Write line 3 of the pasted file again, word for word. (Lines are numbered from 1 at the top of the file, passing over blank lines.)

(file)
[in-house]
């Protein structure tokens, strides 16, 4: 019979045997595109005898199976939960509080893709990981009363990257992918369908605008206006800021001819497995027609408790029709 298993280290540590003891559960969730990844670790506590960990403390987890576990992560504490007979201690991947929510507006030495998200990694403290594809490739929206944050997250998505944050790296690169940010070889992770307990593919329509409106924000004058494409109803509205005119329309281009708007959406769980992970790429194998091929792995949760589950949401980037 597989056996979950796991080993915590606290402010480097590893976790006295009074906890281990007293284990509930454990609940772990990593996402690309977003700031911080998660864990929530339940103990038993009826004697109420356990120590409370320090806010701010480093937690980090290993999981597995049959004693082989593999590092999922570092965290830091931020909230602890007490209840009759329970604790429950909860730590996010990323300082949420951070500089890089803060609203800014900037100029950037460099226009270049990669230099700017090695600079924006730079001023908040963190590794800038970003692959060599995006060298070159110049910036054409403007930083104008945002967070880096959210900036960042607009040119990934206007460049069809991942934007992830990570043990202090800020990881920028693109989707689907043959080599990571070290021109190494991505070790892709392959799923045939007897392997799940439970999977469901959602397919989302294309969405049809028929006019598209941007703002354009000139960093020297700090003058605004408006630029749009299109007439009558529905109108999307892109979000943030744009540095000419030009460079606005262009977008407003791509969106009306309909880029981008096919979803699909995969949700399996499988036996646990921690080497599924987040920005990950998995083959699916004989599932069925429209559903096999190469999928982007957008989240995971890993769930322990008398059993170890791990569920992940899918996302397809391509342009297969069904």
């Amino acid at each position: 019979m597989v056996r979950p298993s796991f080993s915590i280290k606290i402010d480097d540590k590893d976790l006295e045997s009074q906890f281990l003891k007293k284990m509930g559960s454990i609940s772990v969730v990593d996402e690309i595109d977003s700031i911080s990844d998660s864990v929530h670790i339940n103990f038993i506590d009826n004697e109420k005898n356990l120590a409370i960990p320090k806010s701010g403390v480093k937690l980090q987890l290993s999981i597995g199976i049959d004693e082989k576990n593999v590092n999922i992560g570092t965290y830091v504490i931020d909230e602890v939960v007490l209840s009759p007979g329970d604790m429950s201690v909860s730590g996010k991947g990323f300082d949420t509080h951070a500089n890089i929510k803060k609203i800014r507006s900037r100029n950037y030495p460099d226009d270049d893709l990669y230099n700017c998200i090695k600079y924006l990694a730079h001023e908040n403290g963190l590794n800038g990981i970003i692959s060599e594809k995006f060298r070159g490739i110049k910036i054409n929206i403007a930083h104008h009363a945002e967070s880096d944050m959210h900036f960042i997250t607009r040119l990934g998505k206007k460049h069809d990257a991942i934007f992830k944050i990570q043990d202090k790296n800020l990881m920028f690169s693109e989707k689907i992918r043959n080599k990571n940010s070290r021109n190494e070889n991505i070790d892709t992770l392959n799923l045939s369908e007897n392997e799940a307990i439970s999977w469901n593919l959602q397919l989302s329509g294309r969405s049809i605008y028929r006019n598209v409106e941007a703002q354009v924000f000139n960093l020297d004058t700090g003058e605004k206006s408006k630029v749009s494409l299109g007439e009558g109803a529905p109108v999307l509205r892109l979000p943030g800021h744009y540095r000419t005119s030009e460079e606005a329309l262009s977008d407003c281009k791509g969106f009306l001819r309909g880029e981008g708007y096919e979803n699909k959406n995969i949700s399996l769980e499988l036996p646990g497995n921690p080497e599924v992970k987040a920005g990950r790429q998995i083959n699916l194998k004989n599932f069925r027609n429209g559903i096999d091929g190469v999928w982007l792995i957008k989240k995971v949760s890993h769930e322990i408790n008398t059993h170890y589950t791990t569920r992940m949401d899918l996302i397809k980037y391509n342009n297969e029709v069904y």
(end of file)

């Amino acid at each position: 019979m597989v056996r979950p298993s796991f080993s915590i280290k606290i402010d480097d540590k590893d976790l006295e045997s009074q906890f281990l003891k007293k284990m509930g559960s454990i609940s772990v969730v990593d996402e690309i595109d977003s700031i911080s990844d998660s864990v929530h670790i339940n103990f038993i506590d009826n004697e109420k005898n356990l120590a409370i960990p320090k806010s701010g403390v480093k937690l980090q987890l290993s999981i597995g199976i049959d004693e082989k576990n593999v590092n999922i992560g570092t965290y830091v504490i931020d909230e602890v939960v007490l209840s009759p007979g329970d604790m429950s201690v909860s730590g996010k991947g990323f300082d949420t509080h951070a500089n890089i929510k803060k609203i800014r507006s900037r100029n950037y030495p460099d226009d270049d893709l990669y230099n700017c998200i090695k600079y924006l990694a730079h001023e908040n403290g963190l590794n800038g990981i970003i692959s060599e594809k995006f060298r070159g490739i110049k910036i054409n929206i403007a930083h104008h009363a945002e967070s880096d944050m959210h900036f960042i997250t607009r040119l990934g998505k206007k460049h069809d990257a991942i934007f992830k944050i990570q043990d202090k790296n800020l990881m920028f690169s693109e989707k689907i992918r043959n080599k990571n940010s070290r021109n190494e070889n991505i070790d892709t992770l392959n799923l045939s369908e007897n392997e799940a307990i439970s999977w469901n593919l959602q397919l989302s329509g294309r969405s049809i605008y028929r006019n598209v409106e941007a703002q354009v924000f000139n960093l020297d004058t700090g003058e605004k206006s408006k630029v749009s494409l299109g007439e009558g109803a529905p109108v999307l509205r892109l979000p943030g800021h744009y540095r000419t005119s030009e460079e606005a329309l262009s977008d407003c281009k791509g969106f009306l001819r309909g880029e981008g708007y096919e979803n699909k959406n995969i949700s399996l769980e499988l036996p646990g497995n921690p080497e599924v992970k987040a920005g990950r790429q998995i083959n699916l194998k004989n599932f069925r027609n429209g559903i096999d091929g190469v999928w982007l792995i957008k989240k995971v949760s890993h769930e322990i408790n008398t059993h170890y589950t791990t569920r992940m949401d899918l996302i397809k980037y391509n342009n297969e029709v069904y």